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Corporate Counsel Connect collection

May 2014 Edition

Board crisis preparation and management; autodialed and prerecorded calls; survival of arbitration clauses

Board Crisis Preparation and Management

A recent negative social media campaign and boycott against Mozilla resulting from its CEO's personal donation to a political cause underscores for boards the importance of crisis management preparation.

Mozilla, an open-source software company best known for its Firefox web browser, recently issued a public apology for its handling of a difficult situation that played out in mainstream and social media. In 2012, it was publicly reported that six years before his promotion to Mozilla's CEO, Brendan Eich had donated $1,000 to support Proposition 8 (an initiative to prevent same-sex marriage in California). After Eich was promoted, a firestorm ensued, including employee social media posts strongly condemning Eich's appointment and organized boycotts of Firefox. Eich soon resigned. Mozilla's Executive Chairwoman apologized for the situation and expressed regret that the company did not address various stakeholders' concerns sooner.

Good crisis management requires boards to always be prepared to promptly identify the problem, come to a decision and resolve the issue in a manner that conveys appropriate concern and credibility. Boards should run crisis response simulations of hypothetical scenarios and should consider including scenarios that involve moral, religious and political backlash as a result of charitable giving or activism.

Boards may also wish to consider whether to:

  • Seek to better understand the donation history and pattern of their executives, perhaps through open discourse or D&O questionnaires.
  • Implement a policy that restricts executive donations unless they are anonymous.

These courses of action may raise labor and employment law concerns so boards must weigh the benefits and risks.

For more information on how boards can prepare for and respond to corporate crisis, see Article, Corporate Crisis: Board Preparation and Response.

Autodialed and prerecorded calls

Following a recent Eleventh Circuit decision, businesses making non-emergency autodialed and prerecorded calls to cell phone numbers should ensure that any consent they receive to make these calls meets the prior express consent requirement under the TCPA.

In Osorio v. State Farm Bank, F.S.B., the Eleventh Circuit adopted the Seventh Circuit's interpretation of "called party" under Section 227(b)(i) of the TCPA to mean the account's current subscriber. The TCPA, among other things, prohibits making non-emergency autodialed and prerecorded calls to cell phone numbers unless the caller has obtained the prior express consent of the called party.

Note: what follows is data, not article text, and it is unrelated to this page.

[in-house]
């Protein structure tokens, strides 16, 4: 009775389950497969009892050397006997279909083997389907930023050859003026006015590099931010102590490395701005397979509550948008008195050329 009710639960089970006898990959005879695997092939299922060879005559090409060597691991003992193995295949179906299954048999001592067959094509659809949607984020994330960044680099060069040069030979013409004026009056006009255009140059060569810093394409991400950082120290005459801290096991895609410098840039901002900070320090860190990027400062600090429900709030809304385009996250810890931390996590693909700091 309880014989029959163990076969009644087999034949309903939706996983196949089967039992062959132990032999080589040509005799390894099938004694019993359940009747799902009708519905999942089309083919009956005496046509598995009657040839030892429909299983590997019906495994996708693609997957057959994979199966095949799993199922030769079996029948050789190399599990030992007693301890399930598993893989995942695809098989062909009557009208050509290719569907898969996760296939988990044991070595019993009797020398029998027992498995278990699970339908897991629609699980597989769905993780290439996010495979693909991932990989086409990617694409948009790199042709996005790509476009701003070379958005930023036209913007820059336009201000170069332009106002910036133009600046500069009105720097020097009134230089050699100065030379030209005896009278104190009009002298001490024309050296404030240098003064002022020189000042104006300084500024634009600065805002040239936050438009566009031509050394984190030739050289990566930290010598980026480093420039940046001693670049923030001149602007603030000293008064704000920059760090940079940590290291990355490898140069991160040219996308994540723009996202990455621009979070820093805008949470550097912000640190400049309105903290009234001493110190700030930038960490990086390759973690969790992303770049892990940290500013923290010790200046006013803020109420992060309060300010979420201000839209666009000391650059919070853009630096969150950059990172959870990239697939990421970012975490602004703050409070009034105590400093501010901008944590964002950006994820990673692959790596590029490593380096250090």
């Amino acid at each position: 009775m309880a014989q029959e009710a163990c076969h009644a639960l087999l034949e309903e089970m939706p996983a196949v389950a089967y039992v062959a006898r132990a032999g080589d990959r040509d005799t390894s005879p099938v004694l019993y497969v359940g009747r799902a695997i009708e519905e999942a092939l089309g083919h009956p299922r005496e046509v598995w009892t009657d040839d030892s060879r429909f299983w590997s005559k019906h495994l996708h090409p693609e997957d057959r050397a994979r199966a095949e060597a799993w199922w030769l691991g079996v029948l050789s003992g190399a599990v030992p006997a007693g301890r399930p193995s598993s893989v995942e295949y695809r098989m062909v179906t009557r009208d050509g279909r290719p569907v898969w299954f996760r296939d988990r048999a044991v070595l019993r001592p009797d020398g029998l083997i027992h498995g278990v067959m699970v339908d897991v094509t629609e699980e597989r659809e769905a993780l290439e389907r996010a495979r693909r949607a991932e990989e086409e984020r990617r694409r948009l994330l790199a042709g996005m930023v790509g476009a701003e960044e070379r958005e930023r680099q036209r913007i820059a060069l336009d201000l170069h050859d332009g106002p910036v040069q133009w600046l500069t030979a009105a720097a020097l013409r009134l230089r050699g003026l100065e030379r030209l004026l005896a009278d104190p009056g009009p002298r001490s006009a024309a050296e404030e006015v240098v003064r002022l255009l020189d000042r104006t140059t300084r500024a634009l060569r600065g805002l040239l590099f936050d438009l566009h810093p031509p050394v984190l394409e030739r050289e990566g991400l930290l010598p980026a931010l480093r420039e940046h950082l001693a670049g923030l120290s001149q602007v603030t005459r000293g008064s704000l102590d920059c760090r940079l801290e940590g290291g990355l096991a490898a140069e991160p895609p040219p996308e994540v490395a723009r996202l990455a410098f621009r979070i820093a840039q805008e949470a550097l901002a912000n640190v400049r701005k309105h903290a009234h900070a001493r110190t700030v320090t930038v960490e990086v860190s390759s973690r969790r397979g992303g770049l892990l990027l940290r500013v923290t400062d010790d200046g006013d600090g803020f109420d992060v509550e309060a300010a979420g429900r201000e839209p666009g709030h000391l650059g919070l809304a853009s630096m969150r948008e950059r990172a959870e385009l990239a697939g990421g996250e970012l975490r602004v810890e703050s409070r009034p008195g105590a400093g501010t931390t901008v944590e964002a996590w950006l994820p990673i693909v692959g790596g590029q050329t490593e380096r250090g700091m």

At least in the Seventh and Eleventh Circuits, companies making autodialed and prerecorded calls to cell phone numbers should take steps to minimize the risk of liability, for example, by having a person make an initial verifying call and complying with all requests to stop calling.

For more information on these recent circuit court decisions, see Commercial: TCPA Strict Liability.

Survival of arbitration clauses

The Sixth Circuit's recent decision in Huffman v. Hilltop Companies, LLC further expands the deference federal courts give to arbitration clauses. The court held that an arbitration clause omitted from the contract's survival clause remained in force, even though the contract had expired.

In Huffman, the Sixth Circuit noted that the arbitration clause at issue was "broad," meaning that the burden was on the plaintiffs who challenged the survivability of the clause to rebut the strong presumption in favor of arbitrability. The plaintiffs argued that the omission of the arbitration clause from the survival clause demonstrated a "clear implication" that the arbitration clause was meant to expire.

The Sixth Circuit disagreed, reasoning that the parties did not intend for the survival clause to serve as an exhaustive list of the provisions that would outlast the expiration of the contract. Because other clauses that remained in effect post-expiration were not listed in the survival clause, the court could not find that the omission of the arbitration clause clearly indicated that the clause expired with the contract. The court noted, however, that it might have reached a different conclusion if the survival clause listed 23 out of the contract's 24 provisions, omitting only the arbitration clause.

For resources to assist counsel with drafting alternative dispute resolution clauses and agreements, see the US Arbitration Toolkit.

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